Jackson Will Run for D.C. Post Designed to Promote Statehood
The Rev. Jesse Jackson announced on Thursday that he will run for one of the District of Columbia’s two “shadow senator” posts to lobby Congress to grant the city statehood.
“Statehood for the District of Columbia is the most important civil rights issue in America today,” Jackson said. “More people live here than five states; we pay more taxes than 10 states; we pay more taxes per capita than 49 states, and yet no vote on Capitol Hill.”
He said election to the shadow post would have no bearing on whether he decides to run for President in 1992. “The two are not connected whatsoever,” he said.
The shadow senators will be unpaid lobbyists for D.C. statehood, with no official duties.
The city has one delegate to Congress who may vote in committees but not on the floor of the full House.
Jackson, a two-time contender for the Democratic presidential nomination, said the post would allow him to help “expand democracy” to the district.
Jackson’s political plans have been the subject of great speculation since he moved to the nation’s capital last year.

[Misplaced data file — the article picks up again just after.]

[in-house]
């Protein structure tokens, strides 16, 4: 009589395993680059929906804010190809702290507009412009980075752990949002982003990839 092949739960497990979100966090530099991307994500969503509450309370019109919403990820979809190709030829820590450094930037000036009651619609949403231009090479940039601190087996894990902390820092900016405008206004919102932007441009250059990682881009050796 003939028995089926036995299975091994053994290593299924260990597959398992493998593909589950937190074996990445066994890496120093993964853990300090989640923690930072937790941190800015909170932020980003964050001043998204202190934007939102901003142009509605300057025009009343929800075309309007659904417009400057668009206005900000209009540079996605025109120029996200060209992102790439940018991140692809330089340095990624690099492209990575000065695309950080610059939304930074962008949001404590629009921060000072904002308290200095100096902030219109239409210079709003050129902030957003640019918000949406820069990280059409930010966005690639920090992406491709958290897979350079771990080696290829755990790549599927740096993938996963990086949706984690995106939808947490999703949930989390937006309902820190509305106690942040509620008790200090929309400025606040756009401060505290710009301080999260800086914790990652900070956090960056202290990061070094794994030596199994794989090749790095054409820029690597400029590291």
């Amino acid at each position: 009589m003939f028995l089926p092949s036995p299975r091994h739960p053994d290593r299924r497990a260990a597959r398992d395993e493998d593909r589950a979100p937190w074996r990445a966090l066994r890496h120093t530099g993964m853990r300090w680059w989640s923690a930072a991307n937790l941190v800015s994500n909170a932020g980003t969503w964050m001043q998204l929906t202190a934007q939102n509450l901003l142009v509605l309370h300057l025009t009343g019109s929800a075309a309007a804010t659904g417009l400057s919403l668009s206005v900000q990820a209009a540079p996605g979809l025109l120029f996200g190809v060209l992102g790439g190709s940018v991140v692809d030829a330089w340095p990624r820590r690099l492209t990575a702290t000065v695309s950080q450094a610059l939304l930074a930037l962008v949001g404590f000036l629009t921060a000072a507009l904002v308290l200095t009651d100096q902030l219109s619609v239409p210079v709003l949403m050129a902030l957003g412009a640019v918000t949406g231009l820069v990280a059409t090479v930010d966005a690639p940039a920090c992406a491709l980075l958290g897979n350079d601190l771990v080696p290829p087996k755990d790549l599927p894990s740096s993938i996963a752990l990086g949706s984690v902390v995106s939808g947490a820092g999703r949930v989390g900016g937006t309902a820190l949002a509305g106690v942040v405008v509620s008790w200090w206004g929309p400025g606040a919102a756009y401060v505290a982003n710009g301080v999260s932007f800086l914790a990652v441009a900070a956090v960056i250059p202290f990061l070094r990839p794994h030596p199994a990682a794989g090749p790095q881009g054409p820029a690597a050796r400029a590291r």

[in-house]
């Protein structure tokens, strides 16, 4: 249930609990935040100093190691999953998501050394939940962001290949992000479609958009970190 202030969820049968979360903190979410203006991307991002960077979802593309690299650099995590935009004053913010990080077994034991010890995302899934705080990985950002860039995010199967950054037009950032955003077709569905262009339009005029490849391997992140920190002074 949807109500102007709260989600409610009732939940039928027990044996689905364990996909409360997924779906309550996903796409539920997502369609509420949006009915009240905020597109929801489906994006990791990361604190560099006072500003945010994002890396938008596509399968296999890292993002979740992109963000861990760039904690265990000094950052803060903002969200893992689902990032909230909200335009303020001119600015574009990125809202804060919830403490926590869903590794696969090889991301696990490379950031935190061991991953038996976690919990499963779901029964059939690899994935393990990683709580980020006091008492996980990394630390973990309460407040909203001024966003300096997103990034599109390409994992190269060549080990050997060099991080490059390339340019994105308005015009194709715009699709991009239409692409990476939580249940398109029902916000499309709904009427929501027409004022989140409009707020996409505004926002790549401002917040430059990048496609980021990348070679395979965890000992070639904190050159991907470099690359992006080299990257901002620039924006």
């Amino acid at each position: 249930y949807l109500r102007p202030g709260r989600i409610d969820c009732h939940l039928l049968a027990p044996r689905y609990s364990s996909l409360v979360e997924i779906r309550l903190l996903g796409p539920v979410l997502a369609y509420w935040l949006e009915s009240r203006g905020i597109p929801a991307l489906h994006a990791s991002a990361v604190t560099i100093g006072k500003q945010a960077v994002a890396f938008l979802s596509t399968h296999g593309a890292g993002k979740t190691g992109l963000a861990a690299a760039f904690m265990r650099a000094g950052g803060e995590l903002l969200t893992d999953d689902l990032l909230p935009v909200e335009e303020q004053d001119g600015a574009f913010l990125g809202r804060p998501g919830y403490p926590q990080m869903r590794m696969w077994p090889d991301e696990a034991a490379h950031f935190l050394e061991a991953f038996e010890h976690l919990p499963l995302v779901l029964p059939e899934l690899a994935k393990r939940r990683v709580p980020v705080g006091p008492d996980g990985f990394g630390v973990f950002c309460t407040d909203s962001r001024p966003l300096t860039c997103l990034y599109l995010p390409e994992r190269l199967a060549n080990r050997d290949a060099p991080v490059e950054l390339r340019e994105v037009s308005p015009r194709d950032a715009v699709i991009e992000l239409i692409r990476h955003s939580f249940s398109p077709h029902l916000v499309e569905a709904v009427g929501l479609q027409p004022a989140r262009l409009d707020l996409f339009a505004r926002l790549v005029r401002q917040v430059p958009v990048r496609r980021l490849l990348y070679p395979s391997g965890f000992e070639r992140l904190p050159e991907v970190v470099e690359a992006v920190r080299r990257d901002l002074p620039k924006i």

In February, he announced he would not run for mayor.
Jackson said statehood for the city would benefit the entire nation and the world.
“It may be the only way to integrate the U.S. Senate,” Jackson said. The Senate “currently has 98 white males and two white females in a society that is 12% African-American and majority female.”
There have been three blacks in the Senate, most recently Republican Edward Brooke of Massachusetts in the 1970s. Harvey Gantt, who is black, is the Democratic Senate nominee in North Carolina.
Jackson said the city-state’s two senators would fight for “progressive causes” such as health care, multicultural and quality education for all Americans and safe and affordable housing.
“If the American revolutionaries were right, that ‘taxation without representation is tyranny,’ D.C. residents must take the initiative to demand statehood if it is ever to be achieved,” he said.
Initial drafts of the city bill called for $1.3 million to be spent on the two shadow senators. But City Council members this year said the positions should not be funded in light of the city’s budget deficit.
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